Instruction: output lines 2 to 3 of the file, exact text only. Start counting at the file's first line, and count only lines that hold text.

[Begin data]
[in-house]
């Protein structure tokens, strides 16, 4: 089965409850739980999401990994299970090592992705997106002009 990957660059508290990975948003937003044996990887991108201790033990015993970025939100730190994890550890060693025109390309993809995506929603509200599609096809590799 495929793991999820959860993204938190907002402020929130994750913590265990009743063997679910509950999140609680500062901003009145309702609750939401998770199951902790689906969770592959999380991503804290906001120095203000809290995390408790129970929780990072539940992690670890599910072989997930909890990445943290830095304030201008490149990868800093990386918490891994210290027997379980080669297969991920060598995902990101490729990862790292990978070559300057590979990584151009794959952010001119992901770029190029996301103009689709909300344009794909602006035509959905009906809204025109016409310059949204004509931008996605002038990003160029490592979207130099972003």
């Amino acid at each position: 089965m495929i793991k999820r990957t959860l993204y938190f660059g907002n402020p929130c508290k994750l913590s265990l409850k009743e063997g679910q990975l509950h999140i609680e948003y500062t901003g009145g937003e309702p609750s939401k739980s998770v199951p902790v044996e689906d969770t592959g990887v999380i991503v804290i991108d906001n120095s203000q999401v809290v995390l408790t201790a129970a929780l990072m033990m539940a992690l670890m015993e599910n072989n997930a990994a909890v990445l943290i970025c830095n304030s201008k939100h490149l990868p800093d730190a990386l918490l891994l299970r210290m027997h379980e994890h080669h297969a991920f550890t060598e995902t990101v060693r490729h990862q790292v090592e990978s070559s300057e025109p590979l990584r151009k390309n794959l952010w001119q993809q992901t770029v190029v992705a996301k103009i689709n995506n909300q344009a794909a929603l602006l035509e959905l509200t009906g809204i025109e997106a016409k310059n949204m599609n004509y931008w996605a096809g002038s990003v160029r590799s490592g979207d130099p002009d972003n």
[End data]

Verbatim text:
């Protein structure tokens, strides 16, 4: 089965409850739980999401990994299970090592992705997106002009 990957660059508290990975948003937003044996990887991108201790033990015993970025939100730190994890550890060693025109390309993809995506929603509200599609096809590799 495929793991999820959860993204938190907002402020929130994750913590265990009743063997679910509950999140609680500062901003009145309702609750939401998770199951902790689906969770592959999380991503804290906001120095203000809290995390408790129970929780990072539940992690670890599910072989997930909890990445943290830095304030201008490149990868800093990386918490891994210290027997379980080669297969991920060598995902990101490729990862790292990978070559300057590979990584151009794959952010001119992901770029190029996301103009689709909300344009794909602006035509959905009906809204025109016409310059949204004509931008996605002038990003160029490592979207130099972003």
């Amino acid at each position: 089965m495929i793991k999820r990957t959860l993204y938190f660059g907002n402020p929130c508290k994750l913590s265990l409850k009743e063997g679910q990975l509950h999140i609680e948003y500062t901003g009145g937003e309702p609750s939401k739980s998770v199951p902790v044996e689906d969770t592959g990887v999380i991503v804290i991108d906001n120095s203000q999401v809290v995390l408790t201790a129970a929780l990072m033990m539940a992690l670890m015993e599910n072989n997930a990994a909890v990445l943290i970025c830095n304030s201008k939100h490149l990868p800093d730190a990386l918490l891994l299970r210290m027997h379980e994890h080669h297969a991920f550890t060598e995902t990101v060693r490729h990862q790292v090592e990978s070559s300057e025109p590979l990584r151009k390309n794959l952010w001119q993809q992901t770029v190029v992705a996301k103009i689709n995506n909300q344009a794909a929603l602006l035509e959905l509200t009906g809204i025109e997106a016409k310059n949204m599609n004509y931008w996605a096809g002038s990003v160029r590799s490592g979207d130099p002009d972003n």